75% of retailers face legal action over rents

Two thirds of UK retailers could face legal action in July when the moratorium on debt collection from commercial landlords ends, according to the British Retail Consortium (BRC.)

The trade association said that with many shops closed for large periods over the past 15 months, many have accumulated huge debts that they are only just beginning to be able to pay.

The consortium estimates total rent debt of £2.9 billion.

A new survey from the BRC demonstrates that 75 per cent of retails have been told by landlords that they will be subject to legal measures from July.

A further 30 per cent said they have already faced county court judgments from commercial landlords.

80 per cent of tenants said some landlords have given them less than a year to pay back rent arrears accrued during the pandemic.

Last year the government introduced a code of practice to address the outstanding debt issues.

But two thirds of respondents from the BRC study said that the code is ineffective because of its voluntary nature.

The organisation has urged the government to ringfence the rent arrears built up during the pandemic and extend the moratorium on repayment of these debts to the end of the year, extend the protections on these debts to include county court judgements, and introduce compulsory arbitration from January 1st 2022 using the code.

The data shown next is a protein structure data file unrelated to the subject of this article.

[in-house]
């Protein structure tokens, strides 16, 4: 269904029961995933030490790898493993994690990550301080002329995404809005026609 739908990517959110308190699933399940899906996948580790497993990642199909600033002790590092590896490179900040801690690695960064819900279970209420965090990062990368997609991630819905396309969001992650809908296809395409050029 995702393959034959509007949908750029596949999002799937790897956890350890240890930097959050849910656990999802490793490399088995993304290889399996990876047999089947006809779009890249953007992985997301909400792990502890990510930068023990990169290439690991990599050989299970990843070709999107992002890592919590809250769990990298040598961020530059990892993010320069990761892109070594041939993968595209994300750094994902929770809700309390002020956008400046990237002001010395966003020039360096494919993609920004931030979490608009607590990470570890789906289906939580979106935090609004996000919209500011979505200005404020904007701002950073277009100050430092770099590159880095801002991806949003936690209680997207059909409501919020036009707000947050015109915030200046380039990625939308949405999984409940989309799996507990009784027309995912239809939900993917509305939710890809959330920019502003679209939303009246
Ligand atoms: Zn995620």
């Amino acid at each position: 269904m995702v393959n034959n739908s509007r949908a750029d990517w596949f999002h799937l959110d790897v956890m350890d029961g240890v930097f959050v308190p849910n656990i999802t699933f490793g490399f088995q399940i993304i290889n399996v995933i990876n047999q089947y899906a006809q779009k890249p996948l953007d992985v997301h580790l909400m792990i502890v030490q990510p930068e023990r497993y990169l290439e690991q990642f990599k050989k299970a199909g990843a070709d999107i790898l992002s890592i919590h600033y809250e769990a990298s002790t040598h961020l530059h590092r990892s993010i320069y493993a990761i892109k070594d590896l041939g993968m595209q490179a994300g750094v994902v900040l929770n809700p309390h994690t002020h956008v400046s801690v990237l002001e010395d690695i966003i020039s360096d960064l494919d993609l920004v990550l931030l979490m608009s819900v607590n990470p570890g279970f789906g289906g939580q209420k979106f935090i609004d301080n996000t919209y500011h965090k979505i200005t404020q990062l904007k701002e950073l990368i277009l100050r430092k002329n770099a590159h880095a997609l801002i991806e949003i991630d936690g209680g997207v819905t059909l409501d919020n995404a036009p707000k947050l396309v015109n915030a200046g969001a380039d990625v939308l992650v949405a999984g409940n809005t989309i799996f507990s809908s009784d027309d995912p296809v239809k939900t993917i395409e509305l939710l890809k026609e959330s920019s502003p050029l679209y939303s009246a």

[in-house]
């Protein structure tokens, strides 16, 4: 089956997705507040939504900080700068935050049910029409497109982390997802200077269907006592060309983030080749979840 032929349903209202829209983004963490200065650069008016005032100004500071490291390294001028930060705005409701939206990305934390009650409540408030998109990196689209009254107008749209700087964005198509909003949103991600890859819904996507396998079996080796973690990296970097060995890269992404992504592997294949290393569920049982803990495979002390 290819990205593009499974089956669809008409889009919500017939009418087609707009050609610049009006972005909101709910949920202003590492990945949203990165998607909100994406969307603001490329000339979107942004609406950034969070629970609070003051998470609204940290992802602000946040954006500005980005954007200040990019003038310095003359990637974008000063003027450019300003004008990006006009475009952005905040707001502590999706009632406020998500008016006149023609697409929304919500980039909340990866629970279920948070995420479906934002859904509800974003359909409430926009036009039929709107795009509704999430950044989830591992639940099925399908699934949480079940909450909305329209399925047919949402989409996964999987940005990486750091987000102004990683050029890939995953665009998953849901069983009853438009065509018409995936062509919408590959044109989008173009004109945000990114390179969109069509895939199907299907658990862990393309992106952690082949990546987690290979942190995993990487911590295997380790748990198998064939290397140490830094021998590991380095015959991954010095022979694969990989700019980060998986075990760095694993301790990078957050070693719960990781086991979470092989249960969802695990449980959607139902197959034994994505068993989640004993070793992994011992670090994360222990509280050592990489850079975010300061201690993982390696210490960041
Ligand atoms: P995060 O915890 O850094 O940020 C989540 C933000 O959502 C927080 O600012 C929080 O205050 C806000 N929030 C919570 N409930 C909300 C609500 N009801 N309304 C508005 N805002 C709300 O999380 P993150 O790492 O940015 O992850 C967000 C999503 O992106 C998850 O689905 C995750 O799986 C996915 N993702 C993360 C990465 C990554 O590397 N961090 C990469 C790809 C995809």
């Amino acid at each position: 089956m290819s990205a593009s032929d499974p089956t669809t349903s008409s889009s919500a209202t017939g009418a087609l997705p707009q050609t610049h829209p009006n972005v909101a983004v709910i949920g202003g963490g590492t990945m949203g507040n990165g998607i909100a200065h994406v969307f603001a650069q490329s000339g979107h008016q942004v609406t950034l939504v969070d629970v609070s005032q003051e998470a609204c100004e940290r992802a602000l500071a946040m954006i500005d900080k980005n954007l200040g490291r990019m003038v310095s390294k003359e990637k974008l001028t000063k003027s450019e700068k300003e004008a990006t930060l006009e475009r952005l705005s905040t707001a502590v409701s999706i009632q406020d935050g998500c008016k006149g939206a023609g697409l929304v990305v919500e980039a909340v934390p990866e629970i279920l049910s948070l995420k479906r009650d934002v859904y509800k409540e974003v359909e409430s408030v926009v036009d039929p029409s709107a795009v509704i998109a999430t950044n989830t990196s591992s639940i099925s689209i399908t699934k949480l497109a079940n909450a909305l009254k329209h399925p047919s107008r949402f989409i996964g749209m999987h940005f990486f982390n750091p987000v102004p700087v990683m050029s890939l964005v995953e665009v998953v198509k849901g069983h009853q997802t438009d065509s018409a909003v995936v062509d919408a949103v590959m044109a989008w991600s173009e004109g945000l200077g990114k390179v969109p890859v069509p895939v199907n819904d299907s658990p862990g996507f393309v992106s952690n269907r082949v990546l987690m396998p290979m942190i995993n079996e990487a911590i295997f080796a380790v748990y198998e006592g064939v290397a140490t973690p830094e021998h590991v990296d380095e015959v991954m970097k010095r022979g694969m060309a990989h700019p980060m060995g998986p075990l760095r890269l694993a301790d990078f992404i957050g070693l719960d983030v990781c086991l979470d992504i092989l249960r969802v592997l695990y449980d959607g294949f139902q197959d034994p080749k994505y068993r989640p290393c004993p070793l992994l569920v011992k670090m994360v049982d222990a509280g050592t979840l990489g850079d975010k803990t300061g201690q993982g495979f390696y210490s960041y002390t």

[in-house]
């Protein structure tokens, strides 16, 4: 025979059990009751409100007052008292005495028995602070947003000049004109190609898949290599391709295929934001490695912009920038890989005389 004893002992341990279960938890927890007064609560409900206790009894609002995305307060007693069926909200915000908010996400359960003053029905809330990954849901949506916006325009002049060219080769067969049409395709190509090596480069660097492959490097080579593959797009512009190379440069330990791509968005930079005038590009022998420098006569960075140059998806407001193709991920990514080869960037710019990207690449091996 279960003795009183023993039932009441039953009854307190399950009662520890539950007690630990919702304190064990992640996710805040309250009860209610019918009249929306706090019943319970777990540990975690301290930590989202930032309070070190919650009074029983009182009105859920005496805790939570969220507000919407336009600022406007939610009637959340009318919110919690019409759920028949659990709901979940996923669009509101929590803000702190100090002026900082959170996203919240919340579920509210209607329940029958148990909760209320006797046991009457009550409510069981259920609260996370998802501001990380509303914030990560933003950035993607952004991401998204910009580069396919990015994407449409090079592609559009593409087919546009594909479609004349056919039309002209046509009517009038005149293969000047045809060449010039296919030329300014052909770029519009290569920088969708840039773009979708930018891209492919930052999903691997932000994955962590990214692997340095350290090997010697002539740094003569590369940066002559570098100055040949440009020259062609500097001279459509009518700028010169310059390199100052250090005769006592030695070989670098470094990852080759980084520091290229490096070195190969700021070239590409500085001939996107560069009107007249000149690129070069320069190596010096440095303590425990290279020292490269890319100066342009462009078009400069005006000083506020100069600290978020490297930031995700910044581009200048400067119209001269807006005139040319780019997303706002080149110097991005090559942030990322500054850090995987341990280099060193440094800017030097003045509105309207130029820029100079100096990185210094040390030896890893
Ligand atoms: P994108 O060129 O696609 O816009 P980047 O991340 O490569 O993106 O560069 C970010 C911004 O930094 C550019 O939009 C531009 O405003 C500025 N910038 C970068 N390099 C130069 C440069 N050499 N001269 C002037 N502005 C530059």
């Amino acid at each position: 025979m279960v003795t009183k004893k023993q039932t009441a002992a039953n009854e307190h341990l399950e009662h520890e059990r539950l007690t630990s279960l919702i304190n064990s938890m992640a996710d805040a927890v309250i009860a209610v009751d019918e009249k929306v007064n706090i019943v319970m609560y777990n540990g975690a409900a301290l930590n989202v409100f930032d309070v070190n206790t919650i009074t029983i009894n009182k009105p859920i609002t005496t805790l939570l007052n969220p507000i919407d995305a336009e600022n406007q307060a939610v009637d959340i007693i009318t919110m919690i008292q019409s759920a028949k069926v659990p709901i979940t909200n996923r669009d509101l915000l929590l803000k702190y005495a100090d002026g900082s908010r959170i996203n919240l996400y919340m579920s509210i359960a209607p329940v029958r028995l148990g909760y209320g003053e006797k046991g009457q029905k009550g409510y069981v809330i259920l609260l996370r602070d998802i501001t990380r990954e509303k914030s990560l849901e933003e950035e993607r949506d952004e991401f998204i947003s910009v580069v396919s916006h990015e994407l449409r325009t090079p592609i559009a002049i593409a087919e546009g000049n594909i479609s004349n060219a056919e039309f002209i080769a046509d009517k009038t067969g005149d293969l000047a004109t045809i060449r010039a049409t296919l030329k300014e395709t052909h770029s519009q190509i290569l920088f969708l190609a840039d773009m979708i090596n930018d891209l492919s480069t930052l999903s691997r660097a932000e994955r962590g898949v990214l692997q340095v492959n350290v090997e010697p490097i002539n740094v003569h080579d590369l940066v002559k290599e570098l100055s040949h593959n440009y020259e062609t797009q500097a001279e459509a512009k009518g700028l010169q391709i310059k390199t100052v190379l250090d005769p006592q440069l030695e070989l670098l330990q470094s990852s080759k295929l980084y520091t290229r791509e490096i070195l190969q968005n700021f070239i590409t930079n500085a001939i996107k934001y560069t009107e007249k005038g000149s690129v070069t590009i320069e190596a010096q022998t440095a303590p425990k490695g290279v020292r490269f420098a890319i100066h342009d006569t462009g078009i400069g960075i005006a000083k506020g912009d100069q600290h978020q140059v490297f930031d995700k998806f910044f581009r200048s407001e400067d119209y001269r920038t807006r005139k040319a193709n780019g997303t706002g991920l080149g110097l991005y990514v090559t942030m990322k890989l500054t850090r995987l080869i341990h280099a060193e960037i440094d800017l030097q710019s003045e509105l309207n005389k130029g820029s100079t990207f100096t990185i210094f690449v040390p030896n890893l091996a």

It warned that where agreement cannot be reached by 1st July between retailers and landlords, many stores will no longer be able to maintain their presence on High Streets, Shopping Centres, and Retail Parks.

“Many retailers have taken a battering over the pandemic, but they are now getting back on their feet and playing their part in reinvigorating the economy,” said Helen Dickinson, chief executive, BRC. “The unpaid rents accrued during the pandemic, when most shops were shut, are a £2.9 billion ball and chain that hold back growth and investment and could result in a tsunami of closures.”

Dickinson added: “Government must ringfence the rent debts built up during the pandemic, giving retailers breathing space as they wait for footfall and cash flows to return. With this in place, all parties can work on a sustainable long-term solution, one that shares the pain wrought by the pandemic more equally between landlords and tenants. Without action, it will be our city centres, our high streets and our shopping centres that suffer the consequences, holding back the wider economic recovery.”

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